Top court upholds tycoon’s death sentence
A TYCOON who was a chief financier for Bangladesh’s largest Islamist party could be executed within days after losing his final appeal yesterday against a death sentence from a controversial war crimes tribunal.
The Supreme Court rejected Mir Quasem Ali’s last attempt to overturn the death sentence handed down two years ago by the domestic tribunal for murders committed during Bangladesh’s 1971 independence conflict.
“Now he has a chance to seek presidential clemency. Or else the verdict could be executed anytime whenever the state wants,” Attorney General Mahbubey Alam said after the verdict was handed down.
Five opposition leaders including four leading Islamists have already been executed for war crimes since 2013. They were all hanged just days after their appeals were rejected by the Supreme Court.
Their families said they had refused to seek a presidential pardon as they did not want to legitimise the whole trials process.
Mr Ali, who became a shipping and real estate tycoon, was convicted in November 2014 of a series of crimes during Bangladesh’s war of separation from Pakistan, including the abduction and murder of a young independence fighter.
Yesterday’s decision is considered a major blow for the Jamaat-e-Islami party, which the 63-year-old Mr Ali had helped revive by setting up charities, businesses and trusts linked to it after it was allowed to operate in the late 1970s.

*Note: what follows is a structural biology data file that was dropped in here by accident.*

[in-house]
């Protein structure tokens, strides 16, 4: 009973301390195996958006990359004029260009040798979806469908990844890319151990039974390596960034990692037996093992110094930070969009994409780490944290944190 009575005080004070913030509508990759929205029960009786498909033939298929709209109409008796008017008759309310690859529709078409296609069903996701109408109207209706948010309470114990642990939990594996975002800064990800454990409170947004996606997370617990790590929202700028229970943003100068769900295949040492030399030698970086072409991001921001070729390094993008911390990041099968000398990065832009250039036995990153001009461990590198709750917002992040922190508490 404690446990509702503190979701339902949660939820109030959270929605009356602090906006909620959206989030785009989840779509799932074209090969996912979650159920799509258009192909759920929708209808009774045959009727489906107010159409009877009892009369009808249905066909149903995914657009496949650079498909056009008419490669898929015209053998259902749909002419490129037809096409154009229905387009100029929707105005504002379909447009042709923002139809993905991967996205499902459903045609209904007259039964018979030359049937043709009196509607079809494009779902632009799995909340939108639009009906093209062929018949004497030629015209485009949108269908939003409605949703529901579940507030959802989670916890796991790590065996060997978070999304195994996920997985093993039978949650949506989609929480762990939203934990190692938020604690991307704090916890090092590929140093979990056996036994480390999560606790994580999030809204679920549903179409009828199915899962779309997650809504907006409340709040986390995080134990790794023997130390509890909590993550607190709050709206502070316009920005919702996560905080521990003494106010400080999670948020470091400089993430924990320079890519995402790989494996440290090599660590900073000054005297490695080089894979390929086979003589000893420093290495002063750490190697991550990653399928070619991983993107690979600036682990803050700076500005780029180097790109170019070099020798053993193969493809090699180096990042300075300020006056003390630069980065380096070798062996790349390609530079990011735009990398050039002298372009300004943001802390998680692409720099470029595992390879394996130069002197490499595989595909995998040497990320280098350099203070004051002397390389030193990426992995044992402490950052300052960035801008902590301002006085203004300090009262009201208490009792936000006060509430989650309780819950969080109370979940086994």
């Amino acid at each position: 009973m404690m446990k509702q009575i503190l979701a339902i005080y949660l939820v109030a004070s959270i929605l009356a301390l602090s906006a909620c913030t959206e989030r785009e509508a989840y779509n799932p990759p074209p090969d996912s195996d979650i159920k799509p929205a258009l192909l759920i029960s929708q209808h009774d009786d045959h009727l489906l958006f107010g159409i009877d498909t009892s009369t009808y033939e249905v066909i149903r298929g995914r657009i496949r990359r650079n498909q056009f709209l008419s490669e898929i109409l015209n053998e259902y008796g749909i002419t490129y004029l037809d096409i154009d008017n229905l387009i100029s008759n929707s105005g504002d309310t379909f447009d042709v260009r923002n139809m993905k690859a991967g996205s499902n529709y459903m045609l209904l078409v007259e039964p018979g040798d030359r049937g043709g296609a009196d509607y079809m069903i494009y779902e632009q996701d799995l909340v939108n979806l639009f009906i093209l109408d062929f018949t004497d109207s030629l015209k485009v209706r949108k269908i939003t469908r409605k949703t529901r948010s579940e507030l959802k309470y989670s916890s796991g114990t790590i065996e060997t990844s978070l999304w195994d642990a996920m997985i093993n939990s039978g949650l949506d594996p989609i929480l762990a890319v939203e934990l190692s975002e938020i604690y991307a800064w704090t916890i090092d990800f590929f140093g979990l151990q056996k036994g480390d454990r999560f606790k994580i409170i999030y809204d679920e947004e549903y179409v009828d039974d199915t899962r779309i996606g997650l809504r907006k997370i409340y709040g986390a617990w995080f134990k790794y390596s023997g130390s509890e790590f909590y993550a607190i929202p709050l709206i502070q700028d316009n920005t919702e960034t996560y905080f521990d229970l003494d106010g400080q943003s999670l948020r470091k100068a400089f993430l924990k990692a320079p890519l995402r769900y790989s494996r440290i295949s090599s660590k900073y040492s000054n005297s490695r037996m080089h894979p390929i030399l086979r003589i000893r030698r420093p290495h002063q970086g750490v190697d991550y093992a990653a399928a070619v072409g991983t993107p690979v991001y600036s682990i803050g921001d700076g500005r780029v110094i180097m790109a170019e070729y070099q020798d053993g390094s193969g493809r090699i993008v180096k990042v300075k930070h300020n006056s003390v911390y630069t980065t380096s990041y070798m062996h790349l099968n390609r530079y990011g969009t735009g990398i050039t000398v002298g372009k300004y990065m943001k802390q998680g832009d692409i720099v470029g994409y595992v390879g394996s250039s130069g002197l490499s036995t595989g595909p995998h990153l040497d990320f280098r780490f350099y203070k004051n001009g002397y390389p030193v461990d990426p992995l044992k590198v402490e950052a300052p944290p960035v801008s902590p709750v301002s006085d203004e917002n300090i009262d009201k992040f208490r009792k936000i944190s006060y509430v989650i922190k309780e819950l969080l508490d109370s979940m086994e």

His son Mir Ahmed Bin Quasem, who was part of his legal defence team in court, was abducted earlier this month, which critics say was an attempt to sow fear and prevent protests against the imminent execution.
Security was tight in Dhaka yesterday, even though the party has in recent months eschewed violent protests in reaction to war crimes verdicts and there was no immediate sign of unrest.
The war crimes tribunal set up by the government has divided the country, with supporters of Jamaat and the main opposition Bangladesh Nationalist Party (BNP) branding them a sham aimed at eliminating their leaders.
Before he was arrested in 2012 on 14 war crimes charges, Mr Ali headed the Diganta Media Corporation, which owns a pro-Jamaat daily and a television station that was shut down in 2013 for stoking religious tensions.
Defence lawyers have said the charges against him were “baseless and false” and that he was not at the scene of the crimes for which he has been convicted.
Rights groups have also criticised the trials, saying they fall short of international standards and lack any foreign oversight.
Prime Minister Sheikh Hasina’s government has defended the trials, saying they are needed to heal the wounds of the conflict, which it says left three million people dead.
Bangladesh’s independence war broke out with Jamaat opposing the struggle and siding with the military regime in Islamabad, Pakistan.
Independent researchers estimate that between 300,000 and 500,000 people died in the 1971 war. –
Bangladeshi Jamaat-e-Islami party leader Mir Quasem Ali waves while entering a court in Dhaka on November 2, 2014. He could be executed within days after losing death sentence imposed by a controversial war crimes tribunal.
van at the International Crimes Tribunal his final appeal yesterday against the